Forewords

Foreword by Peter  J. Hathaway

Speaking to you as an institutional portfolio manager working on domestic equity portfolios for the last thirty-five years, I can tell you that it is quite different  developing and managing your own personal accounts using your own goals and objectives.

For me, it was a case of "the cobbler's son has no shoes," as I had neglected my own portfolio. What a great resource Julie's book, Managing Retirement Wealth, has been in helping me organize and access my individual needs and objectives based on my risk parameters.

Many of us have a "random assortment of assets," consisting of IRAs, CDs, savings accounts, 401(k)s, and other miscellaneous financial assets accumulated over a lifetime, that lacks an overall plan. This is not an easy task to solve, but Julie's book provides the framework for you to organize and manage your personal portfolio now and in the future.

You will benefit from Julie's knowledge and practical experience, which she has gained from helping others in the portfolio management process. It will help you choose wisely and avoid costly mistakes.

One of my favorite topics is her discussion of goals: "Investment objectives are goals. The big difference between having a collection of investments and having a portfolio is pursuing goals, actually making decisions that lead to the accomplishment of those goals, and keeping track of progress by monitoring your portfolio."

As you begin the process of managing your portfolio, you will find this not to be an easy task, but well worth the time and effort you put into it. Julie's book will prove to be an invaluable guide.

—Peter J. Hathaway (retired), former Portfolio Manager for GE Asset Management's U.S. Equity Large Cap Value Strategy, responsible for portfolios with assets in excess of $10 billion

Foreword by Jonathan Dahl

In the world of personal finance, these are surely historic times of unprecedented change. A generation of Americans could once count on enjoying an easy retirement, thanks to the generosity of their employers and a combination of the robust housing and stock markets. That has all changed, of course: only a third of mid- and large-size American firms offer pensions these days, and the country's real estate bust has wiped out $3.3 trillion in market value in homes in five years.

Throw in the stock market crash of 2008, which battered people's 401(k) plans and sent many investors' carefully built portfolios essentially back to square one, and you have yourself a perfect storm for developments in personal finance.

But there is good news: help is on the way.

Investors today have more places to turn to for advice, including a growing number of books that deal with personal finance in a smarter way than before. The idea that a bookstore could fill a shelf with successful personal finance books would have been unthinkable a decade ago. Now, as Americans try to make sense of their future, these sorts of titles are coming out in great numbers, with advice and insights for all levels of investor.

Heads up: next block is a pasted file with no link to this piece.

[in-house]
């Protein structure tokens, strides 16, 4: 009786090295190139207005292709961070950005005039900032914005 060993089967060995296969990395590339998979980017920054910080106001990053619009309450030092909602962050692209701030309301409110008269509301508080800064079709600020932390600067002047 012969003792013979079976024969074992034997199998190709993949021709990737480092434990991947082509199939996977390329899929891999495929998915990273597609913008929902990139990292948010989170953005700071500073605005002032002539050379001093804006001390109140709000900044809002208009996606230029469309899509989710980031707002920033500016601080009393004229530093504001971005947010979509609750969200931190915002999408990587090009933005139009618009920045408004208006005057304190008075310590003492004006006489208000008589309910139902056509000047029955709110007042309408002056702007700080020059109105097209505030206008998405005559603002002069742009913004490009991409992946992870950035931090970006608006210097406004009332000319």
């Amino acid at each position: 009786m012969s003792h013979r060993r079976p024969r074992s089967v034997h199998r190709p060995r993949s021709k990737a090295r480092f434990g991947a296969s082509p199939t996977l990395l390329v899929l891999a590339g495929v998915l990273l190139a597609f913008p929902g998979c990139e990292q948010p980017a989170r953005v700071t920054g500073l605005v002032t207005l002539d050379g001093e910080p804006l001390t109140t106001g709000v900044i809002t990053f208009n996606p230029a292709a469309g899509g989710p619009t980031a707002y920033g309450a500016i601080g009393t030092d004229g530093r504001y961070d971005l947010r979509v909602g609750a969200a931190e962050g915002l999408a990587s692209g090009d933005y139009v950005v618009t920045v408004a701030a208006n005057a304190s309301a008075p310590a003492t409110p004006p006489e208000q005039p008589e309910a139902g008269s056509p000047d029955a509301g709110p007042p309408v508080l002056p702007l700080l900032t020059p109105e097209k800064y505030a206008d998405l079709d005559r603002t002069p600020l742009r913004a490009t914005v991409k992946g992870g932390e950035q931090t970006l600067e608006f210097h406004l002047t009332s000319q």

In your hand is one such publication: Julie Jason's Managing Retirement Wealth.

It is a great way for anyone trying to pick up the basics—or go beyond them—as they build a strategy for a new economic climate. And in an age with so many economic uncertainties, Julie's book is as good a place as any to bone up on the bewildering but rewarding task of putting our futures in order.

—Jonathan Dahl, Editor in Chief of SmartMoney, the personal finance magazine from The Wall Street Journal

Foreword by Charles Rotblut

Your net worth is highly dependent on how well you manage your portfolio. Your ability to make the right decisions and follow the correct strategies will determine whether you have enough money to retire and enough to last you throughout your lifetime.

Yet, as important as this concept is, most people tend to be reactive, instead of proactive, with their investing. Decisions are often made based on what the market is doing rather than with the long-term goals in mind. If this describes you, do not feel bad.

Most people have not been given a comprehensive guide on how to effectively manage their portfolios. Rather, investing is commonly thought about in terms of what stock, bond, mutual fund, or ETF should be bought. Significantly less attention is given to what mix of securities and funds should be held in one's portfolio. As result, many investors find that their knowledge of how to manage a portfolio is acquired through trial and error.

Complicating matters is the volatility of the stock market. Two bear markets occurred over the past ten years, causing havoc with most investors' portfolios. The result was a lost decade with many people still not recouping the wealth they lost.

Yet, some investors weathered the storm and actually increased their net worth. What was their secret to success? These successful investors effectively managed their portfolios using the time-tested rules that Julie Jason explains in this book.

They stayed focused on their long-term goals and kept their investment risk at levels they were comfortable with. This gave them the luxury of not having to be reactive to the market's volatility, while ensuring they have enough wealth to last them a lifetime.

If you have not placed an emphasis on how you manage your portfolio, now is the time to do it. Julie will show you how.

—Charles Rotblut, CFA, Vice President, American Association of Individual Investors and Author of Better Good Than Lucky

Website Design For Financial Services Professionals | Copyright 2017 AdvisorWebsites.com. All rights reserved